Frank Laubach and the "Game with Minutes"
On March 23, 1930, Laubach wrote in his diary, “Can we have contact with God all the time? All the time awake, fall asleep in his arms, and awaken in His presence, can we attain that? Can we do His will all the time? Can we think His thoughts all the time?”
When he posed these questions, forty- five- year- old Laubach was laboring under a cloud of profound dissatisfaction, despite his academic achievements— a BA from Princeton, a graduate degree from Union Theological Seminary, and an MA and PhD in sociology from Columbia University— and his success as a missionary to the Philippines. For fifteen years he had won praise as a teacher, writer, and administrator.
Laubach’s sterling achievements make it doubly puzzling when we read the self- assessment he made at the halftime of his life: “As for me, I never lived, I was half dead; I was a rotting tree.”
Even as his churches filled with converts, his heart was becoming crowded with loneliness, discouragement, and mild depression. Even after planting a seminary in the Philippines to train missionaries, he confessed that he had learned nothing of surrender and joy in Christ.
How can that be? Frank Laubach spoke of God daily. He had a devoted wife and family and all the trappings of success. Why was he so weighed down with doubt and despair?
Like Augustine’s, Laubach’s soul would forever feel restless and alone until nestled into the arms of God; it would forever feel lonely until awake to constant companionship with God. He was waiting for something more.
Laubach determined to do something about his miserable condition and decided to make the rest of his life a continuous inner conversation with God, in perfect responsiveness to God’s will so that his own life could become rich with God’s presence.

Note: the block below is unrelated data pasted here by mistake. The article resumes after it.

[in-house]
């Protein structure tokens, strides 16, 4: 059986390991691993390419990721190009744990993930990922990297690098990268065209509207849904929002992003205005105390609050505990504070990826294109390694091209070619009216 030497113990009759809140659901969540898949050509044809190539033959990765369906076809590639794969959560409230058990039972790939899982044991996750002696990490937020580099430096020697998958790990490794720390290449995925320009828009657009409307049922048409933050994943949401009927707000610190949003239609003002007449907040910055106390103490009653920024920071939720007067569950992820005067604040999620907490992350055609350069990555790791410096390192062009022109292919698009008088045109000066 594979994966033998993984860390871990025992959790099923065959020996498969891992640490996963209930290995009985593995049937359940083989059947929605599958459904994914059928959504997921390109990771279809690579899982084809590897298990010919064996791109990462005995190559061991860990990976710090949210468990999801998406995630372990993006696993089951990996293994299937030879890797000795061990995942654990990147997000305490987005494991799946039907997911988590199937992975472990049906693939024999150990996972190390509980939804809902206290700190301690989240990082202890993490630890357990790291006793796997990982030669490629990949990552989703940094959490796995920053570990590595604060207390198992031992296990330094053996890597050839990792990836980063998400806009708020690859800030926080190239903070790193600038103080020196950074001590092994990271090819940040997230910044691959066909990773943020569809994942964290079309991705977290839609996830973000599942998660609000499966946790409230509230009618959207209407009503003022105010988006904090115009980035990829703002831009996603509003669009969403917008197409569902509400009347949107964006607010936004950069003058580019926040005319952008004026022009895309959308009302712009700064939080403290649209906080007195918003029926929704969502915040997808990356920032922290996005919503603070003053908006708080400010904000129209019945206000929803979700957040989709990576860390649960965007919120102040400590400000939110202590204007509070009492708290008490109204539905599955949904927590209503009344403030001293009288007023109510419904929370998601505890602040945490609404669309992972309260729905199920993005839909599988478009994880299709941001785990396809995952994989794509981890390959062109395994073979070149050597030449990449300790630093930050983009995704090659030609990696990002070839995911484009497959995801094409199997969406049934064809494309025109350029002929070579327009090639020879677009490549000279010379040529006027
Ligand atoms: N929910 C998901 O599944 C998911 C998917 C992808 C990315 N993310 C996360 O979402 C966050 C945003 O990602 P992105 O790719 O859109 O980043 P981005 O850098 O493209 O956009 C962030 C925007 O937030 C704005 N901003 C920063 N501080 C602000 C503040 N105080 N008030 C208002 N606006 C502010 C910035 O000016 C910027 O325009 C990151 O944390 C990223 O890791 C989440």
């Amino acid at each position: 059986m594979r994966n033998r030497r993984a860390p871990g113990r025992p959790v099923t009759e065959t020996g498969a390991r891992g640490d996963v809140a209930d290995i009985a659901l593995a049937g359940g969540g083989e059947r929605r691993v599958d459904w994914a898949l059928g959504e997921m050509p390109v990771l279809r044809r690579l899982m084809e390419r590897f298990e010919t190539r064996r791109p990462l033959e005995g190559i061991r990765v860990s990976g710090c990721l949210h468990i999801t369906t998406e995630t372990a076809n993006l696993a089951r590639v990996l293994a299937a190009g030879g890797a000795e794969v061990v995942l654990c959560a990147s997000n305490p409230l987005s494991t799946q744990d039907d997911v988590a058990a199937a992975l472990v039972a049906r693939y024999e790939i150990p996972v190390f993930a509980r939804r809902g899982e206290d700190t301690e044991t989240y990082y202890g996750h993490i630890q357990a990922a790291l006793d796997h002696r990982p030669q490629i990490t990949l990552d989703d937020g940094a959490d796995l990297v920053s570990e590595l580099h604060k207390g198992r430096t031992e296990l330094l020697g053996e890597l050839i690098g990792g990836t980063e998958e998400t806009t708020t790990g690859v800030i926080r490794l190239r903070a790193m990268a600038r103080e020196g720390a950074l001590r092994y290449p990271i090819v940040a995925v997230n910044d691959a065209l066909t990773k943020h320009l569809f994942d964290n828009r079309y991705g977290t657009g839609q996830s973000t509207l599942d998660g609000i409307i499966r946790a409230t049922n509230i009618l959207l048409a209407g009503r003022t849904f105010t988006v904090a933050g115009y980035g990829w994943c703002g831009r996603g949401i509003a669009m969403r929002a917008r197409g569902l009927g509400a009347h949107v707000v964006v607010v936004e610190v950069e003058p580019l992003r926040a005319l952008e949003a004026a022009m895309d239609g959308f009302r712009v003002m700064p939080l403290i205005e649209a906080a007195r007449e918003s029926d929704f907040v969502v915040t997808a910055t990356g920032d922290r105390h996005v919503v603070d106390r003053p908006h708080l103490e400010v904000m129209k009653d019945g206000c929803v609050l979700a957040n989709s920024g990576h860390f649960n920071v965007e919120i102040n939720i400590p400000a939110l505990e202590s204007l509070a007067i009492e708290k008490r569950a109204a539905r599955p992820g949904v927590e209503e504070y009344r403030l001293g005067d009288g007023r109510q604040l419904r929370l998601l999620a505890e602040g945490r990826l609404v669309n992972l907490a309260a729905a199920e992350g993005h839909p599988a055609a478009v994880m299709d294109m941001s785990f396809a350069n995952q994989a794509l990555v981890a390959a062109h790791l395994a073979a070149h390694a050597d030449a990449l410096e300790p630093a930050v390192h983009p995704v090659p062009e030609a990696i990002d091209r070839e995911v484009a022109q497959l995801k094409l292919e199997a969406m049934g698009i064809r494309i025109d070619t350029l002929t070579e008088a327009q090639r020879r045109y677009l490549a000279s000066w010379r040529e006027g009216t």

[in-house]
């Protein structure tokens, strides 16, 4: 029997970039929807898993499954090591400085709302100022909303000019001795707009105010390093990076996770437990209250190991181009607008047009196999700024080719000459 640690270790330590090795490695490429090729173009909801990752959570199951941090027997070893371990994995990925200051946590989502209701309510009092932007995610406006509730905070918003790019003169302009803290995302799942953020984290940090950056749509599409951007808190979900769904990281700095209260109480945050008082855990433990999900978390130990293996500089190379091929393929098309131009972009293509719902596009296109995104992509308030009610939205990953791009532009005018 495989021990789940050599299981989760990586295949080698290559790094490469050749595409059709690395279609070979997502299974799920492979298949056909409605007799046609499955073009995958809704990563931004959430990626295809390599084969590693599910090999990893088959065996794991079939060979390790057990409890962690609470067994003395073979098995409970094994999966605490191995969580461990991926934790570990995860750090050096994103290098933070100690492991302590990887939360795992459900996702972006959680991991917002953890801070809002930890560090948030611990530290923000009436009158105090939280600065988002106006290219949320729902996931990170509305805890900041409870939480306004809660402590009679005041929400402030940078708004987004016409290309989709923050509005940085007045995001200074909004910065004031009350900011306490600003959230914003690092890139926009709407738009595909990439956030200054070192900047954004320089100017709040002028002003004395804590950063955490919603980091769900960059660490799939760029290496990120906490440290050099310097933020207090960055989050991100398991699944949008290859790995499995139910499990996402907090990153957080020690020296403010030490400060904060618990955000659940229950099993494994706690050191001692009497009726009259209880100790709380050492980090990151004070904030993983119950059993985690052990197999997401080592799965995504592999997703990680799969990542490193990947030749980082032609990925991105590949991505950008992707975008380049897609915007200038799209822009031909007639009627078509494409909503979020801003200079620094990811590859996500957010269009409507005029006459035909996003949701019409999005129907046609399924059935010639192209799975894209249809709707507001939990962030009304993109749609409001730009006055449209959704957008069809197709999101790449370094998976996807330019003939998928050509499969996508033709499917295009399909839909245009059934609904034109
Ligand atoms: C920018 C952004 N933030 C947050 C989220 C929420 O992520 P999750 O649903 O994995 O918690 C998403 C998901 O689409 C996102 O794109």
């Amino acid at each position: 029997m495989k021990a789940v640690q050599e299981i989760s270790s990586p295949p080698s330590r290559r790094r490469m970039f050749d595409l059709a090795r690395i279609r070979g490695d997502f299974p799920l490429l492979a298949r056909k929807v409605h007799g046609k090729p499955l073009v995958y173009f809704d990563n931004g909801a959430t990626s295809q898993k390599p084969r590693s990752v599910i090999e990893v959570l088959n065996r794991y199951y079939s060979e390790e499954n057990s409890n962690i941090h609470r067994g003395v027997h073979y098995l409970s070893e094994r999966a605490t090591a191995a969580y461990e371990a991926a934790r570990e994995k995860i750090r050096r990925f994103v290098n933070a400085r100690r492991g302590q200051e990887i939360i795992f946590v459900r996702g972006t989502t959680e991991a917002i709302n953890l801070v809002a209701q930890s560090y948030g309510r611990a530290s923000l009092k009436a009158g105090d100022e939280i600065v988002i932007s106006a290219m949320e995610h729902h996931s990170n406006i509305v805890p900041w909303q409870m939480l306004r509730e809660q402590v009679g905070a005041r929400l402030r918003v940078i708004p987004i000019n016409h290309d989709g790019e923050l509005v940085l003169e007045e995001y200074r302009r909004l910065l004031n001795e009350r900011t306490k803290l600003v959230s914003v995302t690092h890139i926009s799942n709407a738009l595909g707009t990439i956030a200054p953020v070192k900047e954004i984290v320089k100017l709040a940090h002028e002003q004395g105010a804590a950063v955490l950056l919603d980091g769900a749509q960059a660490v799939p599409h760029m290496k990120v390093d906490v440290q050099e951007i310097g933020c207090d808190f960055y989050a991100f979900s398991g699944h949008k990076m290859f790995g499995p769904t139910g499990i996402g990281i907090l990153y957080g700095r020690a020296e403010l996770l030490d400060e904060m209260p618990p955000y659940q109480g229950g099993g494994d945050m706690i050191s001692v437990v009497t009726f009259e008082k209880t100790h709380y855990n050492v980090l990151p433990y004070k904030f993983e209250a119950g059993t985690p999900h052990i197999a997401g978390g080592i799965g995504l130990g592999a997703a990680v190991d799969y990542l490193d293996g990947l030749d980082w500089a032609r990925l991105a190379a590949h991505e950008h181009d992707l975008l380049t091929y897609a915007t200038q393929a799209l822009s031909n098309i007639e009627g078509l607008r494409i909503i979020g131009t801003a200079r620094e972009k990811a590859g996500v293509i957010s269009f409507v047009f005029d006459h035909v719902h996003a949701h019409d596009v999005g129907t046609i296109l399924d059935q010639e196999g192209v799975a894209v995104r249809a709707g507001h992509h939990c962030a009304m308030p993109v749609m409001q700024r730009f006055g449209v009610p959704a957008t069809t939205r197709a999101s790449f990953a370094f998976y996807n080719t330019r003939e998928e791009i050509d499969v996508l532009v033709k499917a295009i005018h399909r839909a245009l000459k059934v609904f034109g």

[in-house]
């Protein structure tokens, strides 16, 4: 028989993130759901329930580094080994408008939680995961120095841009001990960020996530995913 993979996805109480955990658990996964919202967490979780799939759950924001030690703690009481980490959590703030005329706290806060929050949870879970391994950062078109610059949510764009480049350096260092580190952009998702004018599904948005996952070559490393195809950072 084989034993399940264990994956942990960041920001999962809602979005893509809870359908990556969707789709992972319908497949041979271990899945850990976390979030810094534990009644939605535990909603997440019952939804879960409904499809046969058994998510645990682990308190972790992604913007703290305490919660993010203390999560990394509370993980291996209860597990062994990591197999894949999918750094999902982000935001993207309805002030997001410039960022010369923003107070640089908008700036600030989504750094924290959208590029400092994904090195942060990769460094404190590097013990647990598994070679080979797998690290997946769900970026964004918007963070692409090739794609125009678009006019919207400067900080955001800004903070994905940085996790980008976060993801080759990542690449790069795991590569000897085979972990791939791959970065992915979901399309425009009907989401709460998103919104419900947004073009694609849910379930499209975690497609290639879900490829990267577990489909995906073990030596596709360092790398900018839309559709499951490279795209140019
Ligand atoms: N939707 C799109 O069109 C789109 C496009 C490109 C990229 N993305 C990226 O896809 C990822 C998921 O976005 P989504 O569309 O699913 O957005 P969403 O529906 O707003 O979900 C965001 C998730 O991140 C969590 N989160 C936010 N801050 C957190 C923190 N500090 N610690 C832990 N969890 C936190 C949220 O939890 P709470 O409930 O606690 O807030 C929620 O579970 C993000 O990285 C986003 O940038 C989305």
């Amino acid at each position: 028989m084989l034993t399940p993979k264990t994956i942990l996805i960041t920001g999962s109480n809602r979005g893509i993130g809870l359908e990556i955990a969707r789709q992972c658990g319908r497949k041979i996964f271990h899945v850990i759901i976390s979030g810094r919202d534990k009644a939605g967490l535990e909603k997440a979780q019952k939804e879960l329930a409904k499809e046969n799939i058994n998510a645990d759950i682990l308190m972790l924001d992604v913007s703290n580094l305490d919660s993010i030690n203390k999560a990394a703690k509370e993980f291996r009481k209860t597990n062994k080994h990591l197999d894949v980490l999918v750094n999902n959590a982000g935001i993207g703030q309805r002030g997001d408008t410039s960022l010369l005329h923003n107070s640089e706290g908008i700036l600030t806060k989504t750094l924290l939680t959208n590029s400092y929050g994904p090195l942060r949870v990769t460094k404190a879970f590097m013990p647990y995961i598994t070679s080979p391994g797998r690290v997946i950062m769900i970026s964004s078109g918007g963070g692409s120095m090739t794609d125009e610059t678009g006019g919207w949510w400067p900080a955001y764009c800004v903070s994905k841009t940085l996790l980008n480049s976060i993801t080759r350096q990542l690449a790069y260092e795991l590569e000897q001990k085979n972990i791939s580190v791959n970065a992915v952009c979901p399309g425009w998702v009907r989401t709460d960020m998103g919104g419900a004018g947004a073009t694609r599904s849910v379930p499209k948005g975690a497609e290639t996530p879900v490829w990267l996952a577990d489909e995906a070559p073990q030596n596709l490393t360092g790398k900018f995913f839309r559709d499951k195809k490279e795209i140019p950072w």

All he could do was throw himself open to God. All he could do was raise the windows and unlock the doors of his soul. But he also knew that these simple acts of the will were very important and so he resolved to spend as many moments as possible in listening and determined sensitivity to God’s presence.
He invented something he called a “game with minutes.” Laubach’s “game” is a method of calling God to mind at least one second of each minute for the purpose of awareness and conversation.
As he began to live moment by moment in attentiveness to God’s presence, Laubach experienced a remarkable change. By the end of the first month of his experiment with the game, he had gained a sense of being carried along by God through the hours of cooperation with him in little things.
When Laubach began his experiment he was living among the fierce Moros, an anti- Christian, Islamic tribe on Mindanao. Not long after he began to keep constant company with God, the Moros began to notice the difference. Two of the leading Muslim leaders began telling people that Laubach could help them know God. And even though he never pretended to be anything other than a follower of Jesus, the Moros began to take Laubach into their hearts and lives, loving, trusting, and helping him without regard to their cultural and religious differences.
Laubach lived the second half of his life as God’s constant companion. His life is a picture of the path of real change. He took the time to be with God, was honest about the condition Session 1: Are We There Yet? 11 of his heart, and trusted that God desired the same intimate relationship that he craved.
Game with Minute Ideas
Make a list of some ways you might become more aware of God’s presence as you go through your day. We’ll start you with a few ideas from Laubach’s “game with minutes.”
- Wake up and greet God with a warm “good morning” and listen for his response.
- Read favorite portions of Scripture as faded love letters— listening for the voice of the Author as you read.
- Recognize the long line at the grocery store as an opportunity for a few deep breaths and a time to listen for the voice of God.
- Make sure your day planner has at least one appointment with God that is written in indelible ink. Close the door. Offer him an empty chair. Then be quiet, be patient, and lean in.
- See each person you meet as a new opportunity to show love to the imago dei (the image of God inside them). God’s reflection is on every face.
- Make hugging your close family or friends a sacrament of communicating love to God.
- When you turn the light out, ask God if he enjoyed spending the day together and listen for his response.